Salesforce.com spent $2.5 billion to buy ExactTarget to strengthen its analytics capabilities, so don't expect it to do another pricey acquisition.
Is Salesforce.com doing enough to meet the analytics needs of its customers? It's a question that came up not once but twice in Q&A sessions with company executives at last month's Dreamforce conference.
The response offered by CEO Marc Benioff and executive VP of products Kendall Collins was that Salesforce is doing plenty to meet the demand.
"We're a massive analytics provider through millions of millions of dashboards that are being generated by all of our customers," said Benioff. "Reports are going out and we're providing a huge amount of decision support."
Salesforce is absolutely pursuing deeper analytics where it's sales, service, and marketing applications are concerned. Benioff pointed to deep marketing campaign analytics offered by ExactTarget, the marketing automation and campaign management firm Salesforce acquired for a whopping $2.5 billion in June. And then there are the platform-level capabilities, such as APIs used by AppExchange partners including Birst, Good Data, and others, to provide deeper-level BI and analytics. (The AppExchange "Analytics" catalog currently lists 33 options built on Force.com.)
Drawing a line, Benioff said Salesforce does not intent to move into the "traditional, horizontal analytics market," where he lumped data warehousing vendors and the likes of SAP BusinessObjects, IBM Cognos, Oracle Hyperion, and other "broad based solutions."
"It's not that we're not interested in that area -- it could be a future opportunity," he said. "But it's not where we are today."
Highlighting the mobile-focused Salesforce1 platform announcement, executive VP Collins noted that the many sales, service, and marketing dashboards served up by Salesforce and ExactTarget will now be accessible "on all devices and form factors, right out of the box." He also hinted at deeper drill-down reporting and announcements yet to come.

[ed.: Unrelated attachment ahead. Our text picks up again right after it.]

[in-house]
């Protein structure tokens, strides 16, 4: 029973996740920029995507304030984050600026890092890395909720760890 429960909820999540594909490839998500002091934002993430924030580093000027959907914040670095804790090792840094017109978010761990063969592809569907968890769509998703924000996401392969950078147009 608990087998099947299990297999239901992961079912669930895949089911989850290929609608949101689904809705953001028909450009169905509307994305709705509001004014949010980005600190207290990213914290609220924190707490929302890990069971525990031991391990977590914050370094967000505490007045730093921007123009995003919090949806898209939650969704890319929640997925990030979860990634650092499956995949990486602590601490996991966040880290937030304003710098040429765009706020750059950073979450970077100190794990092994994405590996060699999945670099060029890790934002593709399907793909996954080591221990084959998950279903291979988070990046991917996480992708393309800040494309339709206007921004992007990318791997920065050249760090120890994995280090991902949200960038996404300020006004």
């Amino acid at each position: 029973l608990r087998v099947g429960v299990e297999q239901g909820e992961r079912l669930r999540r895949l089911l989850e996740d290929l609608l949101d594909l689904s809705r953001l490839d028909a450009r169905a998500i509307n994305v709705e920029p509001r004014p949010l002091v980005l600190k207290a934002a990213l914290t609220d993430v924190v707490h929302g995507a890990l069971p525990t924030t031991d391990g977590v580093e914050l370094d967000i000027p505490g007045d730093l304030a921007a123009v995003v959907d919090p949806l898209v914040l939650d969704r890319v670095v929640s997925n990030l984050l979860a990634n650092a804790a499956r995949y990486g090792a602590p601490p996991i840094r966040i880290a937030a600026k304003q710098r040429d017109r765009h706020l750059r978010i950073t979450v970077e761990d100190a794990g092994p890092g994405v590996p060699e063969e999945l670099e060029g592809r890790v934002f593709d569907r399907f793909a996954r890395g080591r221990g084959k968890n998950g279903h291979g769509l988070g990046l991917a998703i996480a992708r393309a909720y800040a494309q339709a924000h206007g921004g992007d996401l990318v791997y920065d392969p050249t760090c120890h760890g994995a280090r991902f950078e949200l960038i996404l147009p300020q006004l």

The "stay tuned" hint may have been a reference to the "Predictive Intelligence" capability introduced the following day at Dreamforce as part of the Salesforce1 Service Cloud upgrade. This capability recognizes common service questions or complaints by analyzing similar cases. It's said to predict automatically the right response and the right experts that service reps should rely on to help customers.
In another predictive advance, the Salesforce1 Sales Cloud upgrade introduced at Dreamforce adds core capabilities from Pardot, the marketing automation company acquired in 2012 by ExactTarget. Pardot used to be just another one of those dozens of AppExchange analytics partners, but now its capabilities, including predictive lead scoring and lead nurturing, are built into the Sales Cloud.
Does all this still leave room for deeper capabilities? Predictive marketing applications firm Lattice says yes. Where Salesforce looks at data within its own sphere, Lattice says one of its differentiators is tapping into transactional systems and external data sources to help predict next customers, next good leads, and next customers likely to churn. Transactional systems like ERP bring purchase information, while external sources add data points, such as credit scores, and in the B2B context insight on hiring trends at companies as indicated by LinkedIn activity.
"In a large enterprise, a salesperson may have a customer that's in 50 different locations that has 25 different touch points captured within the Salesforce database," said Eric Berridge, CEO of Salesforce integrator Bluewolf, in an interview with InformationWeek. "What predictive analytics can start to do is analysis on customers that are ready to attrite, or that need more resources, or that don't have one of your products that might be a good fit. It will point your sales organization or your service organization at the customers who need attention."
There will always be more that Salesforce.com could do to bolster its analytics capabilities, but don't expect it to make another acquisition anytime soon. After spending $2.5 billion on ExactTarget, Benioff was talking up the need to "balance profitability and growth" at Dreamforce. With no profits to show according to standard accounting principles (the company reported a $124 million loss in its third quarter on revenues of $1 billion), there will be more balancing to do before Salesforce can push its own broad-based standard for deep analytics.
IT groups need data analytics software that's visual and accessible. Vendors are getting the message. Also in the State Of Analytics issue of InformationWeek: SAP CEO envisions a younger, greener, and cloudier company. (Free registration required.)
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